Tyler: That’s a good question. I think primarily the Appellate Court’s reading of the healthcare exception in the BIPA statute was less based on the plain language of the statute, and as we know, the first rule of statutory interpretation is, go with the plain language of the statute, and read every word, so nothing is superfluous. And that is what the Illinois Supreme Court did here, and also interestingly, what one of the three appellate court justices did – specifically Appellate Court Justice Mikva thought that the exception should be applied more broadly in the way the Illinois Supreme Court did end up interpreting it.
Jerry: I went to law school with Justice Mikva, a good friend and very well respected in the bar. Did you think that the dissent in terms of its interpretation, somewhat carried the day and swayed the Illinois Supreme Court in terms of the result that we saw here from the high court?
Tyler: Yes, absolutely. I mean in pretty much every respect the Illinois Supreme Court agreed with Justice Mikva’s dissent. The high court unanimously held that as Justice Mikva opined that the BIPA’s exclusion for information collected for healthcare treatment, payment, or operations under HIPAA can apply to the biometric data of healthcare workers, and not only patients. And obviously here we have plaintiffs that were nurses and thus healthcare workers.
Going to the specific analysis that was adopted by the Supreme Court and Appellate Court’s justice, the high court determined that the relevant sentence of § 10 excludes from the definition of biometric identifier data that may be collected in 2 separate and distinct scenarios rather than overlapping scenarios. Specifically, biometric identifiers do not include (i) information captured from a patient in a healthcare setting or (ii) information collected, used, or stored for healthcare treatment, payment, or operations under HIPAA. And the Supreme Court again agreed with defendants that the two categories are different, because the information excluded under the first clause originates only from the patient, whereas information excluded under the second clause may originate really from any source. And regarding that second HIPAA clause, the Supreme Court observed that the Illinois Legislature borrowed the phrase ‘healthcare treatment, payment, and operations’ from the federal HIPAA regulations, and it’s important to note that the federal HIPAA regulations in turn provide relatively broad definitions for those terms. So it remains to be seen just how broad the BIPA’s healthcare exception will be when applied in other future BIPA cases.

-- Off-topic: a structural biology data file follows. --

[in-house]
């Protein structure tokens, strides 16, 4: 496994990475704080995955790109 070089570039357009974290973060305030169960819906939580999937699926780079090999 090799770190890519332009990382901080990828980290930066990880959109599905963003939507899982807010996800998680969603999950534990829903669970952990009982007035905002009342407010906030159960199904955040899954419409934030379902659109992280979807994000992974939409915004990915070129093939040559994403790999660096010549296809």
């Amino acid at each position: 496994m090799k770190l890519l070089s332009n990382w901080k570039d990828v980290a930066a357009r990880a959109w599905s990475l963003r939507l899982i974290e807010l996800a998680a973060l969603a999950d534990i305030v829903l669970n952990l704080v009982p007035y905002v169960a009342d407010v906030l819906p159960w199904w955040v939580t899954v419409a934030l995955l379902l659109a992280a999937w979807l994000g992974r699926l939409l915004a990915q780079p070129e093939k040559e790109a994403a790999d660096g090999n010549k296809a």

Jerry: Well, it seems to me this is a gem of a ruling, and one that defendants – both in and outside of the healthcare industry – should put in their toolbox as an additional line of defense to oppose efforts to certify classes or for plaintiffs’ lawyers prosecuting BIPA cases. So thank you very much for your analysis, Tyler, and for being our guest on this week’s Class Action Weekly Wire.
Tyler: Absolutely. Thanks for having me, Jerry.